Allen Ostrofe: The most important ‘go bag’ item for emergencies is only 2 inches long | TheUnion.com

Allen Ostrofe: The most important ‘go bag’ item for emergencies is only 2 inches long

Allen Ostrofe
Columnist

Recent catastrophic events in California sparked an elevated level of national interest. In many cases, individuals had only seconds to leave their homes. Our office phones started ringing.

Whether ignited by fear, wildfires, earthquakes, or any other sort of natural disaster, it all got very personal.

You might ask, "What can I do to best protect my family and those closest to me in the case of a catastrophe?"

Recently, John and Marie called from Hillsborough, California and shared, "We think we have the physical Go Bag covered – credit cards, cash, safety deposit box key, flashlight, flares, dry food, liquids, batteries, chargers, warm clothes and underwear, prescriptions, camera, pet food, etc. Is that all we need?"

Absolutely not! The most important part of your Go Bag is one that provides you with financial sustainability. It's your 'Financial Go Bag.'

Here's how to create one:

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Step one: Gather all your important documents. Remember your driver's license, passport, birth certificate, social security card, and Medicare card. Also, gather your deeds to property and titles to cars. Remember insurance policy summaries for home, auto, medical, long term care, life, or umbrella policies.

Include statements for checking, savings, investment, and debt accounts with account numbers, as well as federal and state tax returns from the last three years and estate planning.

Statements are also useful as proof of address when you want to return to your home. Don't forget documents for your pet, and include your pet's critical information such as license information, chip ID, and vaccine records.

Step two: Create a physical list of important phone numbers and addresses of close family members, professionals (e.g. financial advisor, doctor, dentist, attorney, banker), important passwords, and any emergency contacts. This list should be printed and included in your Go Bag, not just on your phone, because in an emergency you may run out of battery.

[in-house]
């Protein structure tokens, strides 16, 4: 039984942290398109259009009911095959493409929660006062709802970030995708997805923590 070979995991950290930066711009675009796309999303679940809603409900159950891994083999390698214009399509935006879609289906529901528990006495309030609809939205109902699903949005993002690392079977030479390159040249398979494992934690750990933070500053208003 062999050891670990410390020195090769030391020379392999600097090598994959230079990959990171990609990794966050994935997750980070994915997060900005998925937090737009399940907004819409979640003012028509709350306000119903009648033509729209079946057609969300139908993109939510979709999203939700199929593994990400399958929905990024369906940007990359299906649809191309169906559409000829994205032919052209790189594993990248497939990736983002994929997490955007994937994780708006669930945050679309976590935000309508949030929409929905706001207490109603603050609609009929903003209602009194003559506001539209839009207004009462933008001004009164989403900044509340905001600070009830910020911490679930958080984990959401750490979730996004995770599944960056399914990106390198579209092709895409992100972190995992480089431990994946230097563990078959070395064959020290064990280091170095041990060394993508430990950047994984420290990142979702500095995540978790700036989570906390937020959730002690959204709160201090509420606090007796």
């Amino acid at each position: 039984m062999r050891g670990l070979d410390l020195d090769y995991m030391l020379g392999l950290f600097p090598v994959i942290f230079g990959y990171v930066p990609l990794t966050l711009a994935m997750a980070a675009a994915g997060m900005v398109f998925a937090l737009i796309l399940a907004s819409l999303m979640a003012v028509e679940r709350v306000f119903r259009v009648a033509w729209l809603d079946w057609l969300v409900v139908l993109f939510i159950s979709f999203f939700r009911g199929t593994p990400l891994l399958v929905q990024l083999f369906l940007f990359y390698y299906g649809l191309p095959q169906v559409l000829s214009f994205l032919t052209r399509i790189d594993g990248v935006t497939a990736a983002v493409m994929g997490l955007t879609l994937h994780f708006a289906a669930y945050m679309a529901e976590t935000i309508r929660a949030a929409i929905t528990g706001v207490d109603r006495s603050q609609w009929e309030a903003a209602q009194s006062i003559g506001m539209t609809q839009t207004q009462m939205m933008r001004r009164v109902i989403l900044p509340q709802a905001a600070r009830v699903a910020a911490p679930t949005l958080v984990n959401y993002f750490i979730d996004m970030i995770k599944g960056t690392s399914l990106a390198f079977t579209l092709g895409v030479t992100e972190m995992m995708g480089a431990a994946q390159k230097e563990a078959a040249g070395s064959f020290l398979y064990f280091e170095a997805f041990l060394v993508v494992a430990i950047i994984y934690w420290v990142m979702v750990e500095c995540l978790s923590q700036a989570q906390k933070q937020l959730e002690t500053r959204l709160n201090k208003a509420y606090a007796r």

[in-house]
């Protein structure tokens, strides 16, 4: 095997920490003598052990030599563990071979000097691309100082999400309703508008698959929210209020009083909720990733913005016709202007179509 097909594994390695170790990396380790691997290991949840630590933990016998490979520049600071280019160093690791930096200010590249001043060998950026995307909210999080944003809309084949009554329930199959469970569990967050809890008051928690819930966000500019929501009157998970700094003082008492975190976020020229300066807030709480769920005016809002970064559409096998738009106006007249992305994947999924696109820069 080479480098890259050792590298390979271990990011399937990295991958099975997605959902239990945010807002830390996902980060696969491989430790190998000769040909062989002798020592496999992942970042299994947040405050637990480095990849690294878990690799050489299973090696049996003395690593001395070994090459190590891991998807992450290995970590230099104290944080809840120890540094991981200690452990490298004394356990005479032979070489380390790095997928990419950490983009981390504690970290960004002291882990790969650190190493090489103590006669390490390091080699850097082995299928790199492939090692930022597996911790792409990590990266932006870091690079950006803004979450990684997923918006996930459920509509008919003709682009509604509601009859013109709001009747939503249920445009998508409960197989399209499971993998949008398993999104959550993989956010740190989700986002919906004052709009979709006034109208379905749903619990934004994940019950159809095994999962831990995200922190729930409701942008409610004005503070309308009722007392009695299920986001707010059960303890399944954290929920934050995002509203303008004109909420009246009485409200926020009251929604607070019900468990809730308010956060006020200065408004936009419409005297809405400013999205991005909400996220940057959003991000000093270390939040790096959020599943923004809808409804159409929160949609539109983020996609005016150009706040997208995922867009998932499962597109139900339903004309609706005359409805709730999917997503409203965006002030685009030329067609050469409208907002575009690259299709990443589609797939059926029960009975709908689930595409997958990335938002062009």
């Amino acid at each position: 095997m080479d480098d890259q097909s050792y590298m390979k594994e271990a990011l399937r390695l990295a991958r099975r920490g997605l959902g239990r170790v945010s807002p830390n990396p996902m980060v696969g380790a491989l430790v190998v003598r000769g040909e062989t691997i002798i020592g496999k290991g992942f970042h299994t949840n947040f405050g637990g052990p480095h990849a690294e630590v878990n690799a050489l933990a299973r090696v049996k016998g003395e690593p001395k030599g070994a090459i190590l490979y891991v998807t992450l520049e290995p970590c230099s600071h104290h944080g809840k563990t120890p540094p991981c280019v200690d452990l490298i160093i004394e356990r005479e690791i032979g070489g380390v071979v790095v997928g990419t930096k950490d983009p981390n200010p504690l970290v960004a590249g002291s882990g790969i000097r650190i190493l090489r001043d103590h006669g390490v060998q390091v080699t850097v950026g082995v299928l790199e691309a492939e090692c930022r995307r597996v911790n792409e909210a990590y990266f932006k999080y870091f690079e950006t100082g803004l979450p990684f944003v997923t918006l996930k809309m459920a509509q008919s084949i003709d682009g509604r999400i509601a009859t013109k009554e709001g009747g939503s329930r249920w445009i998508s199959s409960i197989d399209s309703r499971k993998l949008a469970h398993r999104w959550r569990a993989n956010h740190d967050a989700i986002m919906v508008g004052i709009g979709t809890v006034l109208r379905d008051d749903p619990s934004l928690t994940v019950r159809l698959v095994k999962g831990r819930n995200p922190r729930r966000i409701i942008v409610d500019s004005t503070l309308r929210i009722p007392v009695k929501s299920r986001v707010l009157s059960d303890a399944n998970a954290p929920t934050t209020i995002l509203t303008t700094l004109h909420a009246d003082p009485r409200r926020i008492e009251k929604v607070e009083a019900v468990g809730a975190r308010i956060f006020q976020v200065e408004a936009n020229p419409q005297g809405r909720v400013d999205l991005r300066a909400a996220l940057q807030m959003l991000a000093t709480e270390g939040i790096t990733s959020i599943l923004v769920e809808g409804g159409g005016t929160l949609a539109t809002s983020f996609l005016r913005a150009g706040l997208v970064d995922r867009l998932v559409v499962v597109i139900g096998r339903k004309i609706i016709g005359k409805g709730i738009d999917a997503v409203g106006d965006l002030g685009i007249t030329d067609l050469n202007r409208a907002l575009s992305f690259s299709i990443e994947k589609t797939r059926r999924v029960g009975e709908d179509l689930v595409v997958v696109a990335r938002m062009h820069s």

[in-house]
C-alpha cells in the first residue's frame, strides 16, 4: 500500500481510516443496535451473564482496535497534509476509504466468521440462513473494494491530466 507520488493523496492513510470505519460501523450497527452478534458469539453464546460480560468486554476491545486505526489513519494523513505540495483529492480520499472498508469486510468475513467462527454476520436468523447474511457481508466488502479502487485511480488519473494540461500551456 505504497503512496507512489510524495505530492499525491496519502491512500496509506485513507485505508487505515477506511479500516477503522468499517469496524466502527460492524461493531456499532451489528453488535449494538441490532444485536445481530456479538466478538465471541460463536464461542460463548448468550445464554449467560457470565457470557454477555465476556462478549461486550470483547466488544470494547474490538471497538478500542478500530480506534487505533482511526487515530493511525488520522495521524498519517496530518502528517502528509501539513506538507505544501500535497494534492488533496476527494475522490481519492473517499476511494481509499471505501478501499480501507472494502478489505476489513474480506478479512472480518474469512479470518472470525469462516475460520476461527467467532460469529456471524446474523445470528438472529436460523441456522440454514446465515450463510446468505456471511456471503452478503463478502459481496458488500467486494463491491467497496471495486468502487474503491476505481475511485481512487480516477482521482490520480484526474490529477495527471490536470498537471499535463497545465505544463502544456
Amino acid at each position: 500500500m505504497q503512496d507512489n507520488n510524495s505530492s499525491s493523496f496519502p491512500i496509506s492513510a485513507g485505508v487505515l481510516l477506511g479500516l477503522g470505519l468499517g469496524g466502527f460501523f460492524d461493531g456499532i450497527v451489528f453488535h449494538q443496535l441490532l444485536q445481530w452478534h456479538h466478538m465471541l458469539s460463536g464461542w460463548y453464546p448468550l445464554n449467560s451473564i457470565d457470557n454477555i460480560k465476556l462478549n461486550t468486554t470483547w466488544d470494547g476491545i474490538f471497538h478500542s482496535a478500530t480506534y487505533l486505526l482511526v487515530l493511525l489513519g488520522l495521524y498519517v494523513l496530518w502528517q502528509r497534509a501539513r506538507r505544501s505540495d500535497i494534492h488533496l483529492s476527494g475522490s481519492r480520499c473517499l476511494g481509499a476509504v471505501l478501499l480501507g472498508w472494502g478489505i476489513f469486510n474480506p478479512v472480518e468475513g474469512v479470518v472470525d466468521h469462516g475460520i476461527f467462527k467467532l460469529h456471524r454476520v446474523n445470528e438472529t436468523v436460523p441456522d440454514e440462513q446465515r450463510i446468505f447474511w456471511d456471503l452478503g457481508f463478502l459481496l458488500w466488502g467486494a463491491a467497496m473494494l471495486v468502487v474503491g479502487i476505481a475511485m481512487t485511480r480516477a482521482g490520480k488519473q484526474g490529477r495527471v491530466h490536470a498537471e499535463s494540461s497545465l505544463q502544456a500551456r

Step three: Create a video inventory of your home, including the contents of every dresser, drawer, cupboard, and collection, including the garage.

Step four: Scan all of this information and store it on two thumb drives (also known as a USB flash drive or memory stick). A thumb drive is generally only two inches long—the length of your thumb.

Safeguard your records. Consider using encryption to secure the data in case of loss or theft. Look at BitLocker for Windows or FileVault for Mac, both built-in operating system features.

Step five: Place one thumb drive in your safety deposit box. Safety deposit boxes are relatively inexpensive through your bank. Think twice about using a 'fire-proof' safe buried under your home. We have evidence from a client of ours in the Oakland Hills fire who did exactly that. Today they have ashes of paperwork from inside the safe and a melted glob of their silver and gold coin collection, which was also inside the safe. Place the other thumb drive in your Go Bag.

Where to place the Go Bag? A closet by your front door on a high shelf can be a good option. It's easy to grab on the way out the door, but can be tucked away discreetly so it doesn't cause a security risk.

Step six: Let your family or closest friends know you have done this, and where it can be located. Take a moment and congratulate yourself on taking the personal responsibility to pull it all together. Open a bottle of wine to celebrate protecting your loved ones, and going into 2019 well-organized.

Step seven: Give consideration to contributing to those less fortunate. Literally thousands of Californians have been forced out of their homes. If you are over 70.5 years old and have a retirement plan, consider using your RMD (required mandatory distribution) to contribute to the many worthy nonprofit organizations helping those in need. You'll not only feel good, but avoid the taxation of that portion of your retirement plan distribution.

Remember, it takes just two inches to protect the financial assets you have spent a lifetime building for your loved ones.

The opinions voiced in this material are for general information only and are not intended to provide specific advice or recommendations for any individual.

Allen Ostrofe, MBA, CFP®, is President Emeritus of Ostrofe Financial Consultants, Inc., with clients in 32 states and is a registered Representative with, and Securities offered through LPL Financial, Member FINRA/SIPC. Investment advice offered through Ostrofe Financial Consultants, Inc., a Registered Investment Advisor and separate entity from LPL Financial. For questions or suggestions, visit ostrofefinancial.com. Branch address: 420 Sierra College Drive, Suite 200, Grass Valley.

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